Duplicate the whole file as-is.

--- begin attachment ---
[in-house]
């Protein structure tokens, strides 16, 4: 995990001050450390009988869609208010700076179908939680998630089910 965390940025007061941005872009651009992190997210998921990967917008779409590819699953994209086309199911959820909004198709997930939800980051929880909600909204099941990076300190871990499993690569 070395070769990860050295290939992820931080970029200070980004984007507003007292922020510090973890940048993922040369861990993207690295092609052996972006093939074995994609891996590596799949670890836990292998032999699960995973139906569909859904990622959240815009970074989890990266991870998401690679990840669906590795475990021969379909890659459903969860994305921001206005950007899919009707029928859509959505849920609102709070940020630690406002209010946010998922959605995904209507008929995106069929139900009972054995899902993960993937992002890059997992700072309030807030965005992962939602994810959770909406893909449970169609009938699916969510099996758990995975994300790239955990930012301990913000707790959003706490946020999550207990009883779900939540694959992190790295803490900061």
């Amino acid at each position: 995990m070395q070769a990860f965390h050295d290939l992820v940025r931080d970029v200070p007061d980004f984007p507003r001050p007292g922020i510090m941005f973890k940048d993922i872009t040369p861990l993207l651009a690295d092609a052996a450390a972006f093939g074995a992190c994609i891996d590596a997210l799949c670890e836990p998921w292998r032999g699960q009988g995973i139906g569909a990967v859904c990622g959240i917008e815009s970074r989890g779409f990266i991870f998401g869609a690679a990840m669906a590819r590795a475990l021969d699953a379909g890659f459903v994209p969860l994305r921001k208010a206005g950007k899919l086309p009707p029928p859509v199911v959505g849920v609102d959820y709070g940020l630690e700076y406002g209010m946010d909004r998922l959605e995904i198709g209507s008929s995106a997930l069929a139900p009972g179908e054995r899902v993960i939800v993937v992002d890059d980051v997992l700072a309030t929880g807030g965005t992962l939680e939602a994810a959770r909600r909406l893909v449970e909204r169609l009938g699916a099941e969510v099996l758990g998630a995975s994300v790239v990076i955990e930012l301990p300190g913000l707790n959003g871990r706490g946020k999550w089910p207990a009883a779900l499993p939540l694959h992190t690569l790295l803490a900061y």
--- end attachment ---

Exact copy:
[in-house]
């Protein structure tokens, strides 16, 4: 995990001050450390009988869609208010700076179908939680998630089910 965390940025007061941005872009651009992190997210998921990967917008779409590819699953994209086309199911959820909004198709997930939800980051929880909600909204099941990076300190871990499993690569 070395070769990860050295290939992820931080970029200070980004984007507003007292922020510090973890940048993922040369861990993207690295092609052996972006093939074995994609891996590596799949670890836990292998032999699960995973139906569909859904990622959240815009970074989890990266991870998401690679990840669906590795475990021969379909890659459903969860994305921001206005950007899919009707029928859509959505849920609102709070940020630690406002209010946010998922959605995904209507008929995106069929139900009972054995899902993960993937992002890059997992700072309030807030965005992962939602994810959770909406893909449970169609009938699916969510099996758990995975994300790239955990930012301990913000707790959003706490946020999550207990009883779900939540694959992190790295803490900061």
């Amino acid at each position: 995990m070395q070769a990860f965390h050295d290939l992820v940025r931080d970029v200070p007061d980004f984007p507003r001050p007292g922020i510090m941005f973890k940048d993922i872009t040369p861990l993207l651009a690295d092609a052996a450390a972006f093939g074995a992190c994609i891996d590596a997210l799949c670890e836990p998921w292998r032999g699960q009988g995973i139906g569909a990967v859904c990622g959240i917008e815009s970074r989890g779409f990266i991870f998401g869609a690679a990840m669906a590819r590795a475990l021969d699953a379909g890659f459903v994209p969860l994305r921001k208010a206005g950007k899919l086309p009707p029928p859509v199911v959505g849920v609102d959820y709070g940020l630690e700076y406002g209010m946010d909004r998922l959605e995904i198709g209507s008929s995106a997930l069929a139900p009972g179908e054995r899902v993960i939800v993937v992002d890059d980051v997992l700072a309030t929880g807030g965005t992962l939680e939602a994810a959770r909600r909406l893909v449970e909204r169609l009938g699916a099941e969510v099996l758990g998630a995975s994300v790239v990076i955990e930012l301990p300190g913000l707790n959003g871990r706490g946020k999550w089910p207990a009883a779900l499993p939540l694959h992190t690569l790295l803490a900061y």